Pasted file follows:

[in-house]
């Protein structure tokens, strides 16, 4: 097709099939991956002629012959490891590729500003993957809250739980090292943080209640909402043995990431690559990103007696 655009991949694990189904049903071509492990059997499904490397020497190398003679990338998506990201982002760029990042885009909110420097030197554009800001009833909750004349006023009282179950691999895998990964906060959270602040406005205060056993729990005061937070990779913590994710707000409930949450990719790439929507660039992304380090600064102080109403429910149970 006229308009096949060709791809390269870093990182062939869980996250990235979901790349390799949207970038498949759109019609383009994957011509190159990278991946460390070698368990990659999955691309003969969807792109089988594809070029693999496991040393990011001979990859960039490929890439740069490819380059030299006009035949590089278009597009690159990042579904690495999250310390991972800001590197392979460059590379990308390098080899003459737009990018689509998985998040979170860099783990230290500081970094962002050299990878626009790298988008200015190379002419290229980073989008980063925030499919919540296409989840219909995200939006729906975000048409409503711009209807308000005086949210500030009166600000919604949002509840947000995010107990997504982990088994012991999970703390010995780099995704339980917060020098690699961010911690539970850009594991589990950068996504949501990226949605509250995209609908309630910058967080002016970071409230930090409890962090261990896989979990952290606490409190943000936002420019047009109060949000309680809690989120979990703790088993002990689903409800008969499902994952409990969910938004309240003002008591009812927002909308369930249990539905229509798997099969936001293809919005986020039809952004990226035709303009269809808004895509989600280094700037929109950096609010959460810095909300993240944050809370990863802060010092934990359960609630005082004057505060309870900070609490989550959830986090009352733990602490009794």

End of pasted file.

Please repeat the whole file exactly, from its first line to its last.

[in-house]
């Protein structure tokens, strides 16, 4: 097709099939991956002629012959490891590729500003993957809250739980090292943080209640909402043995990431690559990103007696 655009991949694990189904049903071509492990059997499904490397020497190398003679990338998506990201982002760029990042885009909110420097030197554009800001009833909750004349006023009282179950691999895998990964906060959270602040406005205060056993729990005061937070990779913590994710707000409930949450990719790439929507660039992304380090600064102080109403429910149970 006229308009096949060709791809390269870093990182062939869980996250990235979901790349390799949207970038498949759109019609383009994957011509190159990278991946460390070698368990990659999955691309003969969807792109089988594809070029693999496991040393990011001979990859960039490929890439740069490819380059030299006009035949590089278009597009690159990042579904690495999250310390991972800001590197392979460059590379990308390098080899003459737009990018689509998985998040979170860099783990230290500081970094962002050299990878626009790298988008200015190379002419290229980073989008980063925030499919919540296409989840219909995200939006729906975000048409409503711009209807308000005086949210500030009166600000919604949002509840947000995010107990997504982990088994012991999970703390010995780099995704339980917060020098690699961010911690539970850009594991589990950068996504949501990226949605509250995209609908309630910058967080002016970071409230930090409890962090261990896989979990952290606490409190943000936002420019047009109060949000309680809690989120979990703790088993002990689903409800008969499902994952409990969910938004309240003002008591009812927002909308369930249990539905229509798997099969936001293809919005986020039809952004990226035709303009269809808004895509989600280094700037929109950096609010959460810095909300993240944050809370990863802060010092934990359960609630005082004057505060309870900070609490989550959830986090009352733990602490009794």